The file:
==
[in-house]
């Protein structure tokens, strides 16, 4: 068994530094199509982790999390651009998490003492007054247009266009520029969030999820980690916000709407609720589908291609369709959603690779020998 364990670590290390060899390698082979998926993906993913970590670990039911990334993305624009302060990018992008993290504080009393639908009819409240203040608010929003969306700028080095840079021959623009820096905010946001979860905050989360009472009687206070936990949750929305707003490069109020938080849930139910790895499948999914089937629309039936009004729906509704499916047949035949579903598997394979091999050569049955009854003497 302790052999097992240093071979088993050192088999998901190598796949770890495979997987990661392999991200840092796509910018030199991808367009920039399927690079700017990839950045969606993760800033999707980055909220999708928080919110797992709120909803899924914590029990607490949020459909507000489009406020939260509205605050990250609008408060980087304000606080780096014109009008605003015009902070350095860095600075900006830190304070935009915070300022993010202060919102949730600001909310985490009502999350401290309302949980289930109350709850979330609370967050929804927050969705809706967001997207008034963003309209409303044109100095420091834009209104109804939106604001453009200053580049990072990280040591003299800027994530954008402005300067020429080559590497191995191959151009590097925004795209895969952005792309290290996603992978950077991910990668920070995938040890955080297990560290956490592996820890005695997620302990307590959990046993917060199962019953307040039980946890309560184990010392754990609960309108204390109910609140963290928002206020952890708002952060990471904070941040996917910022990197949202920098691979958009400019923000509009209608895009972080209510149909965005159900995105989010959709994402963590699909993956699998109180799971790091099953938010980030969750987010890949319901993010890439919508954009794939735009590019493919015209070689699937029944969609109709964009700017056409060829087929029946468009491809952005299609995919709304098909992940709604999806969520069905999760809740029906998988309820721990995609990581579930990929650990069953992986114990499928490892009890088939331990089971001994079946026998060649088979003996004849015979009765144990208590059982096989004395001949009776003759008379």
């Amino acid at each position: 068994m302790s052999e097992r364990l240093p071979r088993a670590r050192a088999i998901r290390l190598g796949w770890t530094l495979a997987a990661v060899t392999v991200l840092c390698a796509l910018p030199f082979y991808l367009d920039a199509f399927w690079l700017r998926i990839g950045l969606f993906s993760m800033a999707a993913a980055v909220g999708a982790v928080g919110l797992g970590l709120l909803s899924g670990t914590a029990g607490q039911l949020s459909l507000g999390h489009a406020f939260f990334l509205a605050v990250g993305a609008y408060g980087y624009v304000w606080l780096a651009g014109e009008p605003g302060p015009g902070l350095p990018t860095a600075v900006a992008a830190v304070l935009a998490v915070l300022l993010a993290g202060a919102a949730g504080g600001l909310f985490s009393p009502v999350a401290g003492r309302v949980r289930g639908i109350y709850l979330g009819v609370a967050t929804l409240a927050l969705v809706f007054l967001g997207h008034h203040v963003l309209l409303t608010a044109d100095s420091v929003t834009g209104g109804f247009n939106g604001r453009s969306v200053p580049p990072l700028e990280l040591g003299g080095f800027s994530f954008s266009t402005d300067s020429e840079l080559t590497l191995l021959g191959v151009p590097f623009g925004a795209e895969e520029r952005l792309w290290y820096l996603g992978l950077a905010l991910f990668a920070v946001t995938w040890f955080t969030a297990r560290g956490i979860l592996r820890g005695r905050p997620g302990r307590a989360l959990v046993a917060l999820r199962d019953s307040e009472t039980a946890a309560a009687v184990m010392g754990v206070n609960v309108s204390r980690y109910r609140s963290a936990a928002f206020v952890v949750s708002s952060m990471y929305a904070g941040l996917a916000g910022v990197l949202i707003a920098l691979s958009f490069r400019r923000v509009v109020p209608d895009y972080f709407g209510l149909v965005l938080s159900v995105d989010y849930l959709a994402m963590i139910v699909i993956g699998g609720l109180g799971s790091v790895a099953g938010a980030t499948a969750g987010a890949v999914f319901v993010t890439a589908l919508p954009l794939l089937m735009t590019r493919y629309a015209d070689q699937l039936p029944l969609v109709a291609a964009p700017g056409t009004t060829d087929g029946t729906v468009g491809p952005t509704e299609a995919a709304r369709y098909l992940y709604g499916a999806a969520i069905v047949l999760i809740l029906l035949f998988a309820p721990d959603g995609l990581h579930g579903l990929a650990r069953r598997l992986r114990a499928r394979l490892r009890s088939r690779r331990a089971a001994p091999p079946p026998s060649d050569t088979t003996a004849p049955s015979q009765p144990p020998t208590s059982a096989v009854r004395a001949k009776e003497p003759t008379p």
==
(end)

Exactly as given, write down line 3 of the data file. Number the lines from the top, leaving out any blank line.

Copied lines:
């Amino acid at each position: 068994m302790s052999e097992r364990l240093p071979r088993a670590r050192a088999i998901r290390l190598g796949w770890t530094l495979a997987a990661v060899t392999v991200l840092c390698a796509l910018p030199f082979y991808l367009d920039a199509f399927w690079l700017r998926i990839g950045l969606f993906s993760m800033a999707a993913a980055v909220g999708a982790v928080g919110l797992g970590l709120l909803s899924g670990t914590a029990g607490q039911l949020s459909l507000g999390h489009a406020f939260f990334l509205a605050v990250g993305a609008y408060g980087y624009v304000w606080l780096a651009g014109e009008p605003g302060p015009g902070l350095p990018t860095a600075v900006a992008a830190v304070l935009a998490v915070l300022l993010a993290g202060a919102a949730g504080g600001l909310f985490s009393p009502v999350a401290g003492r309302v949980r289930g639908i109350y709850l979330g009819v609370a967050t929804l409240a927050l969705v809706f007054l967001g997207h008034h203040v963003l309209l409303t608010a044109d100095s420091v929003t834009g209104g109804f247009n939106g604001r453009s969306v200053p580049p990072l700028e990280l040591g003299g080095f800027s994530f954008s266009t402005d300067s020429e840079l080559t590497l191995l021959g191959v151009p590097f623009g925004a795209e895969e520029r952005l792309w290290y820096l996603g992978l950077a905010l991910f990668a920070v946001t995938w040890f955080t969030a297990r560290g956490i979860l592996r820890g005695r905050p997620g302990r307590a989360l959990v046993a917060l999820r199962d019953s307040e009472t039980a946890a309560a009687v184990m010392g754990v206070n609960v309108s204390r980690y109910r609140s963290a936990a928002f206020v952890v949750s708002s952060m990471y929305a904070g941040l996917a916000g910022v990197l949202i707003a920098l691979s958009f490069r400019r923000v509009v109020p209608d895009y972080f709407g209510l149909v965005l938080s159900v995105d989010y849930l959709a994402m963590i139910v699909i993956g699998g609720l109180g799971s790091v790895a099953g938010a980030t499948a969750g987010a890949v999914f319901v993010t890439a589908l919508p954009l794939l089937m735009t590019r493919y629309a015209d070689q699937l039936p029944l969609v109709a291609a964009p700017g056409t009004t060829d087929g029946t729906v468009g491809p952005t509704e299609a995919a709304r369709y098909l992940y709604g499916a999806a969520i069905v047949l999760i809740l029906l035949f998988a309820p721990d959603g995609l990581h579930g579903l990929a650990r069953r598997l992986r114990a499928r394979l490892r009890s088939r690779r331990a089971a001994p091999p079946p026998s060649d050569t088979t003996a004849p049955s015979q009765p144990p020998t208590s059982a096989v009854r004395a001949k009776e003497p003759t008379p």